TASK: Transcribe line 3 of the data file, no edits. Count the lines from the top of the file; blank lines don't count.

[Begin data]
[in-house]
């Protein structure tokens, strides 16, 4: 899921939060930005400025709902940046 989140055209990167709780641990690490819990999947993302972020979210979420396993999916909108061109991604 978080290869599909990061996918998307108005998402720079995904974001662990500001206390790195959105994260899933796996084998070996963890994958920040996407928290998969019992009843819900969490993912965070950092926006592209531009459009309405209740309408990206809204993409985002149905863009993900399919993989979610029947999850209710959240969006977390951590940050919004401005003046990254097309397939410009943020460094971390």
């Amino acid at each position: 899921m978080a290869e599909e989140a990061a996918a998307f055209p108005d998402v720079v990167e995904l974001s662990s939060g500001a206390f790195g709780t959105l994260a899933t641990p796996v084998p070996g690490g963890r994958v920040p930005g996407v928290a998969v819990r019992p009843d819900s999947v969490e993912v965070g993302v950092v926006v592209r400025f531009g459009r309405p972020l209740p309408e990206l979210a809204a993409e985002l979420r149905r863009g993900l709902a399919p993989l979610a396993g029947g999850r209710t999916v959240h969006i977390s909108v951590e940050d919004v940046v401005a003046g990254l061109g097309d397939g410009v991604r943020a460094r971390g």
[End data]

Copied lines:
């Amino acid at each position: 899921m978080a290869e599909e989140a990061a996918a998307f055209p108005d998402v720079v990167e995904l974001s662990s939060g500001a206390f790195g709780t959105l994260a899933t641990p796996v084998p070996g690490g963890r994958v920040p930005g996407v928290a998969v819990r019992p009843d819900s999947v969490e993912v965070g993302v950092v926006v592209r400025f531009g459009r309405p972020l209740p309408e990206l979210a809204a993409e985002l979420r149905r863009g993900l709902a399919p993989l979610a396993g029947g999850r209710t999916v959240h969006i977390s909108v951590e940050d919004v940046v401005a003046g990254l061109g097309d397939g410009v991604r943020a460094r971390g």